Quality of life (QOL) is a multidimensional construct that includes physical, psychological, and relationship well-being.
Quality of life (QOL) is a multidimensional construct that includes physical, psychological, and relationship well-being.
We conducted a systematic review and meta-analysis of randomized controlled studies published between 1980 and 2012 of interventions conducted with both cancer patients and their partners that were aimed at improving QOL. Using bibliographic software and manual review, two independent raters reviewed 752 articles with a systematic process for reconciling disagreement, yielding 23 articles for systematic review and 20 for meta-analysis.
Most studies were conducted in breast and prostate cancer populations. Study participants (N = 2645) were primarily middle aged (mean = 55 years old) and white (84%). For patients, the weighted average effect size (g) across studies was 0.25 (95% CI = 0.12–0.32) for psychological outcomes (17 studies), 0.31 (95% CI = 0.11–0.50) for physical outcomes (12 studies), and 0.28 (95% CI = 0.14–0.43) for relationship outcomes (10 studies). For partners, the weighted average effect size was 0.21 (95% CI = 0.08–0.34) for psychological outcomes (12 studies) and 0.24 (95% CI = 0.6–0.43) for relationship outcomes (7 studies).
Therefore, couple-based interventions had small but beneficial effects in terms of improving multiple aspects of QOL for both patients and their partners. Questions remain regarding when such interventions should be delivered and for how long. Identifying theoretically based mediators and key features that distinguish couple-based from patient-only interventions may help strengthen their effects on patient and partner QOL. Copyright © 2012 John Wiley & Sons, Ltd.
In the cancer literature, social relationships are among the most-studied contributing factor to quality of life (QOL) . Among these relationships, the patient's relationship with his or her spouse or significant other (hereafter referred to as ‘partner’) is considered paramount because cancer patients identify their partners as their most important source of support . The diagnosis and treatment of cancer, however, can affect every aspect of both patients' and their partners' QOL. Patients must cope with the role changes and distress brought about by the physical side effects and increased functional disability associated with cancer and treatment. Their partners must not only confront the potential loss of a life partner (the patient), but also become adept at providing instrumental and emotional support during a time when they themselves are under extreme stress. Coping with cancer treatment can also challenge a couple's established communication patterns, roles, and responsibilities [3, 4]. Thus, it is not surprising that some couples report that the cancer experience brought them closer together, and others report experiencing significant adjustment and communication difficulties that may result in feelings of decreased intimacy and greater interpersonal conflict [5, 6].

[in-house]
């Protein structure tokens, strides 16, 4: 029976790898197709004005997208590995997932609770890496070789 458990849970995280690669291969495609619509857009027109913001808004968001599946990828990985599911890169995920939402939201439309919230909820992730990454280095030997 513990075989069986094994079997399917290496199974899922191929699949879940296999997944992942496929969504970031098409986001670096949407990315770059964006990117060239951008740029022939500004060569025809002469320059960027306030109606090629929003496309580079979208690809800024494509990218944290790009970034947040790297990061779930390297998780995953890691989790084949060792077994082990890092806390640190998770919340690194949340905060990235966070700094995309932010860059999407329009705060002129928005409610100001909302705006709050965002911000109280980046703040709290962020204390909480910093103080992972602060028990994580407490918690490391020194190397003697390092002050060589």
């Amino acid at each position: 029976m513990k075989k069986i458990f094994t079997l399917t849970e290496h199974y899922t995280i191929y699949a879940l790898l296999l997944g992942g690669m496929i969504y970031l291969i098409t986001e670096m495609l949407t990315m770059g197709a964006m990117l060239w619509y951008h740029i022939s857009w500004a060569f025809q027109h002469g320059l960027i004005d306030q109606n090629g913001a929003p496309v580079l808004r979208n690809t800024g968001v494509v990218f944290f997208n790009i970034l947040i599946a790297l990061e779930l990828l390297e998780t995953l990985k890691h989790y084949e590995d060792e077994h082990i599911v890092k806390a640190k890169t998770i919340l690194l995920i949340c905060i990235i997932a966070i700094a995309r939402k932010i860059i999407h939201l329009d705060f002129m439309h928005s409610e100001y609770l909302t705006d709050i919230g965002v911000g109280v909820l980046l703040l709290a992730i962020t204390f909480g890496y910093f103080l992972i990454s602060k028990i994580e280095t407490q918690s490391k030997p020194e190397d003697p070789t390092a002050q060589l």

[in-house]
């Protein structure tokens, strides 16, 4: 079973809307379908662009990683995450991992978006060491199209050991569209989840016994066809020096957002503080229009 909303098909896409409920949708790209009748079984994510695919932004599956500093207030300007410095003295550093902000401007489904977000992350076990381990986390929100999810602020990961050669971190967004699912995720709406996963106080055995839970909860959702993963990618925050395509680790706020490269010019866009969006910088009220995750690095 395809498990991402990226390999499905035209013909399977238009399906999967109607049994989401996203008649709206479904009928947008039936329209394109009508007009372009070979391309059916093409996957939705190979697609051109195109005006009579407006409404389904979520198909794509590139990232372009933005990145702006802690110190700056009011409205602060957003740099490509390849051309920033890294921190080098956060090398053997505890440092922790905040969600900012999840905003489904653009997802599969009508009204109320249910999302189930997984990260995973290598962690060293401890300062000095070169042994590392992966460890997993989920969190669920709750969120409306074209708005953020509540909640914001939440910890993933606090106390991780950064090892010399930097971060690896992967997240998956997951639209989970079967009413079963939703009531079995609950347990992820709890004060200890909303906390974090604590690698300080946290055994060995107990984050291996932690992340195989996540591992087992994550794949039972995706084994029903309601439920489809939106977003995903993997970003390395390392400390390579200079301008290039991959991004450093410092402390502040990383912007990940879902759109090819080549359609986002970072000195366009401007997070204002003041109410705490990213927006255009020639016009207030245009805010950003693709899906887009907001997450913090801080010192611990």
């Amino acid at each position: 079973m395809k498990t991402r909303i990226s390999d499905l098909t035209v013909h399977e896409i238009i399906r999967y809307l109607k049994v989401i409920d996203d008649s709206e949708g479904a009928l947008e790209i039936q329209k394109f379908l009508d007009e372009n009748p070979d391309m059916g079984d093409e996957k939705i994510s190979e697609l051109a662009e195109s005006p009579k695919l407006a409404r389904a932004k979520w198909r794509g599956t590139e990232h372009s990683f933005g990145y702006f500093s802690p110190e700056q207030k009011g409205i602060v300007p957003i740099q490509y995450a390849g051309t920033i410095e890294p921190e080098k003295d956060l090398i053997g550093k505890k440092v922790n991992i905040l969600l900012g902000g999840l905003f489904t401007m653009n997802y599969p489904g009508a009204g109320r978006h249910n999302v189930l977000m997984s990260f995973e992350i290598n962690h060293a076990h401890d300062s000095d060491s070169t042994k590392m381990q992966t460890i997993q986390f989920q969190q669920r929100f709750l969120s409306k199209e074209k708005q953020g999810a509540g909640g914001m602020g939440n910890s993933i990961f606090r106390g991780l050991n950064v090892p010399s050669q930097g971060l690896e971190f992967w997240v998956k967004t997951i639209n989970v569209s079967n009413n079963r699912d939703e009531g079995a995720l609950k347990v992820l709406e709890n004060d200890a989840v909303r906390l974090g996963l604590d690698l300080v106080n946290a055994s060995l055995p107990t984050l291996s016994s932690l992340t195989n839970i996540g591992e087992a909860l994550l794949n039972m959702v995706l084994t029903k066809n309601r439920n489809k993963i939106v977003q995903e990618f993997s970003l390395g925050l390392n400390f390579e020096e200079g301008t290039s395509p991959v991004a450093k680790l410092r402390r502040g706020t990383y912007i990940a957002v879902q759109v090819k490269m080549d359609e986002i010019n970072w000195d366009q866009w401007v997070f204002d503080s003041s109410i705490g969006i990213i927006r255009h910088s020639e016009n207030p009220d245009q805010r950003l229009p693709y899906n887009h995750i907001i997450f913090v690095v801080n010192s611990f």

Traditional approaches for addressing QOL after a cancer diagnosis have focused on either the patient or the patient's partner. However, both members of the couple and their relationship are profoundly affected by the cancer experience. Thus, coping with cancer has been characterized as a dyadic affair [1, 7, 8], and a burgeoning literature involving couple-based interventions has emerged over the past two decades. Little is currently known about the efficacy of couple-based interventions, and there is a need for a critical analysis of these interventions to determine whether they can improve both patient and partner QOL. Although there have been several notable reviews in this area [1, 8-13], none have evaluated the efficacy of couple-based interventions on multiple aspects of QOL for both members of the couple. Thus, the conclusions that can be drawn from existing reviews regarding the efficacy of psychosocial interventions for improving QOL in couples coping with cancer are limited.
To address this gap, we conducted a systematic review and meta-analysis of randomized controlled studies that aimed to improve the QOL of cancer patients and their partners. Because QOL is a multidimensional construct that encompasses physical, psychological, and social (interpersonal) well-being [14-17], and because our focus was specifically on couples, studies that examined physical, psychological, or relationship outcomes were included in our review. Our primary aims were to (i) synthesize the findings of existing couple-based interventions aimed at improving the QOL of cancer patients and their partners, (ii) estimate the effects of couple-based interventions on the QOL of patients and their partners, and (iii) explore the potential moderating effects of intervention characteristics (i.e., design and quality) on the direction and/or strength of the relationship between couple-based interventions and our outcomes of interest.